I’ll never forget the Monday morning after Princess Diana died (August 1997). That morning, Jeff & Jer started their show by saying,

If you’re like us, you’re not feeling very good this morning. And we just can’t do our regular show. Usually we tell jokes and just have fun, but today doesn’t feel so good. So if you want to talk about what happened, maybe we can be each other’s support group.

They took calls all morning long. Powerful. They tapped into the sadness in the audience and won hearts for their empathy.

See also  The 7 Second Challenge


Joy is a deep, powerful emotion, and a target many Contemporary Christian stations should use more often. Joy isn’t the same as happiness. It’s a deep feeling of satisfaction and comfort.

This is at the heart of a celebration.

There’s something contagious about expressing joy, hope, and a positive outlook. Starting a break to cause the audience to feel good – genuinely feel good – should be a primary goal.


Disgust is an emotional response of revulsion to an offensive, distasteful, or unpleasant event. It seems close to anger, but it’s distinct.

Shock jocks often try to be more outrageous than anyone else. It’s fairly easy. Just be revolting to the general public. Core fans will l love it, and everyone else will talk about you.

But be very careful if this is the target. Once you go down the shocking/disgusting route, the bar is raised. Over time, fans become numb to it and the general audience is turned off.

Relying on disgust usually leads to a short career. Howard Stern is still successful. He is one of the original Shock Jocks but has so developed many more aspects to his personality.


Though it’s a core emotion, trust is hard to target in hooks. However, it is a primary target for many station brands.

Trust is a target for television news stations and some news radio stations. Positioning phrases like, “Coverage you can count on” or “The one to trust for traffic and weather”, appeal to this emotion. But it’s hard in hooks.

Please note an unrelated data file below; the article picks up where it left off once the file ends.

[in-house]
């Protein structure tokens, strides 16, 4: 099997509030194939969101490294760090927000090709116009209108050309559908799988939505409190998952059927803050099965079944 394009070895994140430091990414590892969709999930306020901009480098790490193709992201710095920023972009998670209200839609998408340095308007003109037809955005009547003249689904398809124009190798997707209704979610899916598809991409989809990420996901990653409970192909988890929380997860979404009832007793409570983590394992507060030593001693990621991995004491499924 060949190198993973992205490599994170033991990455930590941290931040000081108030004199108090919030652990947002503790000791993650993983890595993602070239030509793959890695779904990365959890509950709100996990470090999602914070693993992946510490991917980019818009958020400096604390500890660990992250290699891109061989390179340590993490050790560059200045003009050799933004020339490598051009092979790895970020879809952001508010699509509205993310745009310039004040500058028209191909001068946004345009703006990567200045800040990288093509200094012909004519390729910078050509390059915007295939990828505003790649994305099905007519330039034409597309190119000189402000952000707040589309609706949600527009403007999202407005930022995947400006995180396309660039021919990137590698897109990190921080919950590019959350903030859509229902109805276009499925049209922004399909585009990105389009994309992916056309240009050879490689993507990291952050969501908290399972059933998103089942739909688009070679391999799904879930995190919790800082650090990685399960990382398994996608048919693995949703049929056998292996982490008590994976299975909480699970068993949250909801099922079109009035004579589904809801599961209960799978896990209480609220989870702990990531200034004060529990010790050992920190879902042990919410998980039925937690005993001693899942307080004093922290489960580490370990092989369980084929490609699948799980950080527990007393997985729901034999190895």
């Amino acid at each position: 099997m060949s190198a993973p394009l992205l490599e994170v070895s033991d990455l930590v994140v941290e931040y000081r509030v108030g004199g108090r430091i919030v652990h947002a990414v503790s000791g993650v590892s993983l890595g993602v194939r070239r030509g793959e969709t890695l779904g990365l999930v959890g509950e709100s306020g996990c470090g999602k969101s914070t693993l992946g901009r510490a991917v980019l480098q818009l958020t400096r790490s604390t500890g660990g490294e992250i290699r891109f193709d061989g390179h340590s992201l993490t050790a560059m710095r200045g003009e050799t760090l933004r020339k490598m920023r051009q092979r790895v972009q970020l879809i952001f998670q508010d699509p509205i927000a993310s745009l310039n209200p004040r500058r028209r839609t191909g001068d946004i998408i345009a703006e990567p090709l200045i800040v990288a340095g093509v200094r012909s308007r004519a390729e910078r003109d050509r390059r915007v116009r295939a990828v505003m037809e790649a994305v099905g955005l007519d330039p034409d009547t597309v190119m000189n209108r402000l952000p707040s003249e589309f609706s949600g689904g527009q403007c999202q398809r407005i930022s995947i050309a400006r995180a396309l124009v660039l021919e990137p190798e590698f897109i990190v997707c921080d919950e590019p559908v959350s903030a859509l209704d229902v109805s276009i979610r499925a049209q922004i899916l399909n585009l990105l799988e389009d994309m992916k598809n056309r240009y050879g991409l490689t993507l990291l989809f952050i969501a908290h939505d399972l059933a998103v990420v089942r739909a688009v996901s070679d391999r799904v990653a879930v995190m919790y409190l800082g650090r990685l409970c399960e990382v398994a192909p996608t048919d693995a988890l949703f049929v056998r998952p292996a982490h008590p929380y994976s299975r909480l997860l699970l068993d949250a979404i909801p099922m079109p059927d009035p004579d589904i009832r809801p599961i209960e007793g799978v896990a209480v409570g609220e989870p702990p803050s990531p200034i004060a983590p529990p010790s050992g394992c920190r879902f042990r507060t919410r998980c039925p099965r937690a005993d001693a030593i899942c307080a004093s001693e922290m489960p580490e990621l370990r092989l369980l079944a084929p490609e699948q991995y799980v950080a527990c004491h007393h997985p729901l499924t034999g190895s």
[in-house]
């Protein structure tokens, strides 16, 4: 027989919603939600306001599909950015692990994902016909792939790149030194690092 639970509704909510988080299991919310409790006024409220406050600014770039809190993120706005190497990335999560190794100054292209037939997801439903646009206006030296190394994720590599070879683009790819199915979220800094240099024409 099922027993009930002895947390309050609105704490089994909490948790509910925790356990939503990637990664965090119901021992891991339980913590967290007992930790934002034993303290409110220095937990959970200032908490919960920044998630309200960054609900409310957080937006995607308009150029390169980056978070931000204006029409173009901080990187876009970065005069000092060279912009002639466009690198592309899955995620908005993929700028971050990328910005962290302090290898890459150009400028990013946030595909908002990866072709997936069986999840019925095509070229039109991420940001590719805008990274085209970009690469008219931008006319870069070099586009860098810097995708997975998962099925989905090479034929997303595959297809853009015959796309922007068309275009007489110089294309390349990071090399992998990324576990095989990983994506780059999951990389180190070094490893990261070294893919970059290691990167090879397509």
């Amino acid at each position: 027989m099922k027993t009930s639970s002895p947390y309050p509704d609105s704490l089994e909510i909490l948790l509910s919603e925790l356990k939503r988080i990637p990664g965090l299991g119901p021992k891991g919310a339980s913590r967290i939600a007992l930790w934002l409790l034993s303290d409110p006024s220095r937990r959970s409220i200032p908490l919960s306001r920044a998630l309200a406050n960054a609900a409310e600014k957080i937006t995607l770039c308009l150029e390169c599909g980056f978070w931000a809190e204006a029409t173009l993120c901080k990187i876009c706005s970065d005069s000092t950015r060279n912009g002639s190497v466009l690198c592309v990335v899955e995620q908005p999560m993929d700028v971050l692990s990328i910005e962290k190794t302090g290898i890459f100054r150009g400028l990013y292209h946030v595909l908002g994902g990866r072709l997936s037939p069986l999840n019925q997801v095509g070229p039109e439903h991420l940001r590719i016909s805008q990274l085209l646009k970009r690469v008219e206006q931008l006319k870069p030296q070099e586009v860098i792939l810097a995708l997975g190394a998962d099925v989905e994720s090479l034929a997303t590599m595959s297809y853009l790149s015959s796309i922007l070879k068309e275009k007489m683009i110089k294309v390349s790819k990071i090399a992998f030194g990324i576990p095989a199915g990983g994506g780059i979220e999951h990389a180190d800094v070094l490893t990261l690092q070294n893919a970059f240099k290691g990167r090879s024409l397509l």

See also  Five Ways To Find a Clever Hook


The key to longer TSL is to create anticipation for what’s ahead. This should be the goal of every hook. Do it right and the brain releases endorphins that make it difficult to tune away.

There are interesting ways to tap into anticipation. One tactic of effective hooking is actually revealing the payoff to the story as the hook, but only if it demands a story.

For example:

I cut off the tip of my finger.

My kids think I’m a nutcase.

I spent the night in jail.

Though this is an example of revealing the Pay Off, it intrigues the listener to find out what happened to lead to the end.


Making a new discovery can also be a good hook, as long as it’s about something that actually matters to the audience. And that’s a major problem with this emotion.

Most topics on the air really don’t matter. It’s far more important to tell a story in an entertaining way.

But surprise relies on revealing information the audience doesn’t already know. And if they don’t know, they probably don’t care.

For example, here’s a hook that targets surprise, but really fails:

A new SUV is coming out, and it’s going to change your commute to work.

That’s not going to lure anyone deeper into the content, even though it’s surprising (new) information. Who cares, right?

However, dress it up and leave something out, and there is a far better chance to get a response:

How would you like to have your SUV drive you to work each day? We’re one step closer, and it’s going to rock your world.


The brain makes decisions at warp speed. That’s why hooks have to be fast, simple, and direct. But the brain also makes decisions based on emotions, not logic.

Keep these 8 key emotions in mind for the best chance to keep listeners through a break.